Maybe Tom Petty was right.
“The top brass don’t like him talking so much/And he won’t play what they say to play/ And he don’t want to change what don’t need to change,” Petty sings on the title track of his 2002 CD. “There goes the last DJ/Who plays what he wants to play/ And says what he wants to say.”
According to songfacts.com the song was ” banned from numerous radio stations because of its content.”
The website goes on to say that Petty himself downplayed the content of the song in a 2010 interview with influential U.K. music mag MOJO by insisting that the track was not to be taken literally.
Radio was intended as a “metaphor”, the rocker is quoted as saying. ” The Last DJ was about losing our moral compass … my mistake was hanging so much of it on the music business.”
Perhaps. But it is difficult NOT to think of that song when one reads that Clear Channel, the largest radio chain in the U.S. (850 stations) has recently announced staff cuts which will reduce the number of live on-air radio personalities in many markets.
In Albuquerque, New Mexico, according to New York Times reporter Brian Stelter, Tony Lynn and Myles Copeland were the only live local hosts left at country music outlet KBQI. (The morning hosts were among the announcers receiving pink slips throughout the chain.)
“I guess it all comes down to the bottom line, and as a small business owner, I understand that,” Lynn is quoted as saying on the nytimes.com Media Decoder blog. “But on the other hand, sometimes it’s more than just a few dollars more. Radio is an intimate medium and that’s what’s being ignored. Listeners develop a special bond with the on-air personalities, and in the long run that proves beneficial for both the station and the advertisers.”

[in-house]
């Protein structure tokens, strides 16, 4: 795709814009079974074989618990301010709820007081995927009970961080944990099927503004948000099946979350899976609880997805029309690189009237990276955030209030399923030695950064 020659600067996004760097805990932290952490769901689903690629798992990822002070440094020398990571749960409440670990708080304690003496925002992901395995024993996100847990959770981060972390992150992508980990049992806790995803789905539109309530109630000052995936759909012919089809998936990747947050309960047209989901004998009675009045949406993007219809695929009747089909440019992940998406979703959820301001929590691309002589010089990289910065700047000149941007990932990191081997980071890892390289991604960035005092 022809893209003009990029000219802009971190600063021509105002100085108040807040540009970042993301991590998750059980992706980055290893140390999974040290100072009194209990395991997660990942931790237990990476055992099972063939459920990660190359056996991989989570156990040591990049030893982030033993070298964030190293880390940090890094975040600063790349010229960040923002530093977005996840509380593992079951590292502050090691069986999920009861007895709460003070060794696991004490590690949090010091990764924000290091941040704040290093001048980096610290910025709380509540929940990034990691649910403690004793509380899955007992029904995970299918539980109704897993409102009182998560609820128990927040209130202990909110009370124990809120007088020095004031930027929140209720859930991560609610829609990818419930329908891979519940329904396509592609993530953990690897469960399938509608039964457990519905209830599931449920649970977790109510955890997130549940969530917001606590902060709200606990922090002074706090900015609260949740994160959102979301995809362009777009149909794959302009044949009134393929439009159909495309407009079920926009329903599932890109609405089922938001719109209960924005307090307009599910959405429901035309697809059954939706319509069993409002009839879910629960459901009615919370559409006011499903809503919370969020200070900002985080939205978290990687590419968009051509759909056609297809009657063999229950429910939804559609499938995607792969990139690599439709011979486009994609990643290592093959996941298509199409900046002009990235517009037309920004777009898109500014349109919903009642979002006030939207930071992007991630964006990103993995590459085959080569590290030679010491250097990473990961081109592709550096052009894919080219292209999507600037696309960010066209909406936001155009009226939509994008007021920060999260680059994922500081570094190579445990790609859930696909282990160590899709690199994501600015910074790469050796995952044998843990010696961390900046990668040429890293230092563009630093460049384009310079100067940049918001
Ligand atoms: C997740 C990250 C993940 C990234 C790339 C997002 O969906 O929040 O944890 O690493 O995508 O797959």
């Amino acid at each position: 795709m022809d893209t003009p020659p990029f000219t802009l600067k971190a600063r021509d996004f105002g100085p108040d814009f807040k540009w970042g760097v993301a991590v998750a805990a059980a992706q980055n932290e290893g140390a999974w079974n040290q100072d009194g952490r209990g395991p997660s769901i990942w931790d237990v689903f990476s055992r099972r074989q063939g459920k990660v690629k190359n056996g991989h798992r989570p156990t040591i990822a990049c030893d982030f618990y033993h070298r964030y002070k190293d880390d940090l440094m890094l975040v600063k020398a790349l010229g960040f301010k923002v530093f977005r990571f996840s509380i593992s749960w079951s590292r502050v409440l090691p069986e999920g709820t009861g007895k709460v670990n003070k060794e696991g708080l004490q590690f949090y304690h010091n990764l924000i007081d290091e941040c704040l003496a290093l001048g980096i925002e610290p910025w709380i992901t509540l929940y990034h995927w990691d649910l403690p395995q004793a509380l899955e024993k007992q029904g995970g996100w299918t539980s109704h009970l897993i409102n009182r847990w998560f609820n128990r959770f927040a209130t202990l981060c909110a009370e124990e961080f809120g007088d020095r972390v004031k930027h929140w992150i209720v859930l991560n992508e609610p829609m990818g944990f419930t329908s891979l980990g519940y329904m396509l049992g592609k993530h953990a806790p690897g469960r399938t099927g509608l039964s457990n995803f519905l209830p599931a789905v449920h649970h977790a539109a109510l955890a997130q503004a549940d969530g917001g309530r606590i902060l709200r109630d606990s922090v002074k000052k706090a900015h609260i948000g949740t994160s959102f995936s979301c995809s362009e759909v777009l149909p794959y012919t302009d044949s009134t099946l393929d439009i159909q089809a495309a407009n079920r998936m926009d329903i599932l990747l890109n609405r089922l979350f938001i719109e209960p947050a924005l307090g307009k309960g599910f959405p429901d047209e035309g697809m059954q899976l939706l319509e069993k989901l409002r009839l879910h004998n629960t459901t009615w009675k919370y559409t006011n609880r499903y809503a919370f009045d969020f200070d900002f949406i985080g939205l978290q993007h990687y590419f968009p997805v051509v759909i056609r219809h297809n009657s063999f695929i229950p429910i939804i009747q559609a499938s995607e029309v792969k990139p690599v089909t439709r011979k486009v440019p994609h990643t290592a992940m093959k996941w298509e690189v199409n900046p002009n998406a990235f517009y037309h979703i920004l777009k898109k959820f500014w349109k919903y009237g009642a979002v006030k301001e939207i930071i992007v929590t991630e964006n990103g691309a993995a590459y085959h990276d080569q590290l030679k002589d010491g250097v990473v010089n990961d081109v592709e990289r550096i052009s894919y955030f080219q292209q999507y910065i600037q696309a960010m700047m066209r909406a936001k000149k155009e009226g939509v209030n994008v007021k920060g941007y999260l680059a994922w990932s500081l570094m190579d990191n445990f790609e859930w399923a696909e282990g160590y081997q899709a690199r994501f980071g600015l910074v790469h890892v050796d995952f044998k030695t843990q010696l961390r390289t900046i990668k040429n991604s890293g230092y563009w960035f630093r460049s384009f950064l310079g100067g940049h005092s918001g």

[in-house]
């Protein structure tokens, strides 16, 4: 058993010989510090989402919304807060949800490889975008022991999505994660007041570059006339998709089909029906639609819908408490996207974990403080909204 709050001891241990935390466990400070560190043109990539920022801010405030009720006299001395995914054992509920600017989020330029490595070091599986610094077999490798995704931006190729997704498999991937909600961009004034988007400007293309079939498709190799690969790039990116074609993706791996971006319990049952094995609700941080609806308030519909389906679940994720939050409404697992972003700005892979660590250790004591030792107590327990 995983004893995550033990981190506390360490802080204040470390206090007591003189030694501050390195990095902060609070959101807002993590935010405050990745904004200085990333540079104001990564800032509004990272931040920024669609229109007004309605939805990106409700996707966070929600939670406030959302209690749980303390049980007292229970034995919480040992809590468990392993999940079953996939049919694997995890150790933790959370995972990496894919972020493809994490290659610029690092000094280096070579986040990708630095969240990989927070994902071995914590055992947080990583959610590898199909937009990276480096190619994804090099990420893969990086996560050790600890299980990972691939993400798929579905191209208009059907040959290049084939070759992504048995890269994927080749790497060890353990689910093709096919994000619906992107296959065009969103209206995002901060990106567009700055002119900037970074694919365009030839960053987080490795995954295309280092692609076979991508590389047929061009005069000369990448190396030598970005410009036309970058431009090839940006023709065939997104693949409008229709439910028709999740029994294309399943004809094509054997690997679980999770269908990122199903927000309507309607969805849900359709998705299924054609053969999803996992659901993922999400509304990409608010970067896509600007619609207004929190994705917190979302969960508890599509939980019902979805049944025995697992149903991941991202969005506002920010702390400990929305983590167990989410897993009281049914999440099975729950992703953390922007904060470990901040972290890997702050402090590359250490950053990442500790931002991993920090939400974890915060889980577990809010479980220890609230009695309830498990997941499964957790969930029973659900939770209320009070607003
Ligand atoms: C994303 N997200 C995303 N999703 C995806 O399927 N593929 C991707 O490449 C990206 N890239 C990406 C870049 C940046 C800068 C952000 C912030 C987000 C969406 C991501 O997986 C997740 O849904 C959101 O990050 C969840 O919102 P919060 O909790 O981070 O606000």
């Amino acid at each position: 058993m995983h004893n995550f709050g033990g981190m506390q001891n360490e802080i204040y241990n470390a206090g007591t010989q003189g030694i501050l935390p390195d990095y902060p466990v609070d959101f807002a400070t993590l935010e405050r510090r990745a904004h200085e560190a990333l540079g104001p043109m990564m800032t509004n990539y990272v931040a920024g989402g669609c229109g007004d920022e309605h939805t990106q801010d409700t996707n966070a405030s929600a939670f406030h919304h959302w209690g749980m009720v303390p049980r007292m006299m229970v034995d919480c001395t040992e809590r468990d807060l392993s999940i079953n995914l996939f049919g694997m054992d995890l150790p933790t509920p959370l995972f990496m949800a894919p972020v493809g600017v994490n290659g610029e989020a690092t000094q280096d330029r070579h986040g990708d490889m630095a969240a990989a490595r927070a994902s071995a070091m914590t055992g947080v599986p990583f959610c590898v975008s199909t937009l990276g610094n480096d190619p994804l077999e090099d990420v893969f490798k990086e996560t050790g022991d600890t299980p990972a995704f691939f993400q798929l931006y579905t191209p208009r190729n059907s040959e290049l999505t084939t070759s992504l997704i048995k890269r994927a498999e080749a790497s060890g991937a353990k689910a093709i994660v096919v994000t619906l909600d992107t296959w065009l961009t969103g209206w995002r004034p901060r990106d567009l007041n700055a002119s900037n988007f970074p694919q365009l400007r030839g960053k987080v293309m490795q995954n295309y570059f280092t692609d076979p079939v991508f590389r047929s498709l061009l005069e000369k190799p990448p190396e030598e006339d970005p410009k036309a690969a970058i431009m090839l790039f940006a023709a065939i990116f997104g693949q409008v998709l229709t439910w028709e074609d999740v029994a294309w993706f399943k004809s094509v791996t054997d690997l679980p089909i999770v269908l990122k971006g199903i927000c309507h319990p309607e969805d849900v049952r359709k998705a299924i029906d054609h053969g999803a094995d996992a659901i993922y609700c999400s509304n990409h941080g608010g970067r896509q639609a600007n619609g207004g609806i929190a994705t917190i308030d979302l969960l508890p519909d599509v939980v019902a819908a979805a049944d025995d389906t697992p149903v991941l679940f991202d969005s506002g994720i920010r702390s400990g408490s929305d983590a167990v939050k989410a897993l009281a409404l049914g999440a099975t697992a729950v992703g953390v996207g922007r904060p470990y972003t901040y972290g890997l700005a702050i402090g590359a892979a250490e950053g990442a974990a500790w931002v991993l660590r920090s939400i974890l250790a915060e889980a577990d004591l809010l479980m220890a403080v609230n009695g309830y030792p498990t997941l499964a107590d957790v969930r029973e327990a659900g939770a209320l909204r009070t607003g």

Micki Goldberg, a Clear Channel DJ based in Ohio who is now unemployed after the latest round of cuts, told Media Decoder that a gradual shift from local to national production was “a real loss for communities.”
Like many radio personalities before her Ms. Goldberg was not given the opportunity to say goodbye on the air.
Okay, that’s the States.
But who sez it can’t happen here.
I can tell you from personal experience that Yours Truly was not allowed to say goodbye on at least one station.
I was repeatedly told by management at several outlets that I talked too much and threatened with the loss of my job on several occasions unless I followed the music format to the letter.
(The fact that I received positive comments from listeners via mail, phone and in person did not seem to make a difference.)
Perhaps that is why internet stations like cicv.ca are springing up all over the country.
As one embittered blogger (T. Wiley of Chicago) posted on the Media Decoder comments log:
“Good for the DJ’s, go back and create better quality local programming that you can broadcast via the internet. Pretty soon all the cars will have the ability to pick up the signals and most of the stereo equipment already do. You can beat CC at their own game.
Pictured below is Jim Ladd,along with a quote from the Hollywood Reporter website and a link where you can read more about the man HR calls “the country’s last commercial freeform jock” and “the inspiration for Tom Petty’s ‘The Last DJ,’ “
“Ladd began his radio career in 1969 at Long Beach rock station KNAC. He spent more than 14 years at KLOS, where his show aired from 10 p.m. to 2 a.m. Mondays through Thursdays, consistently leading in ratings for its time slot. He released a book, Radio Waves, in 1992.
‘My disappointment is I didn’t have a farewell show,’ Ladd told the Orange County Register. ‘I was very stunned and I still am. I have been through this before, but it is always traumatic.’ His last song was Pink Floyd’s Shine On You Crazy Diamond.”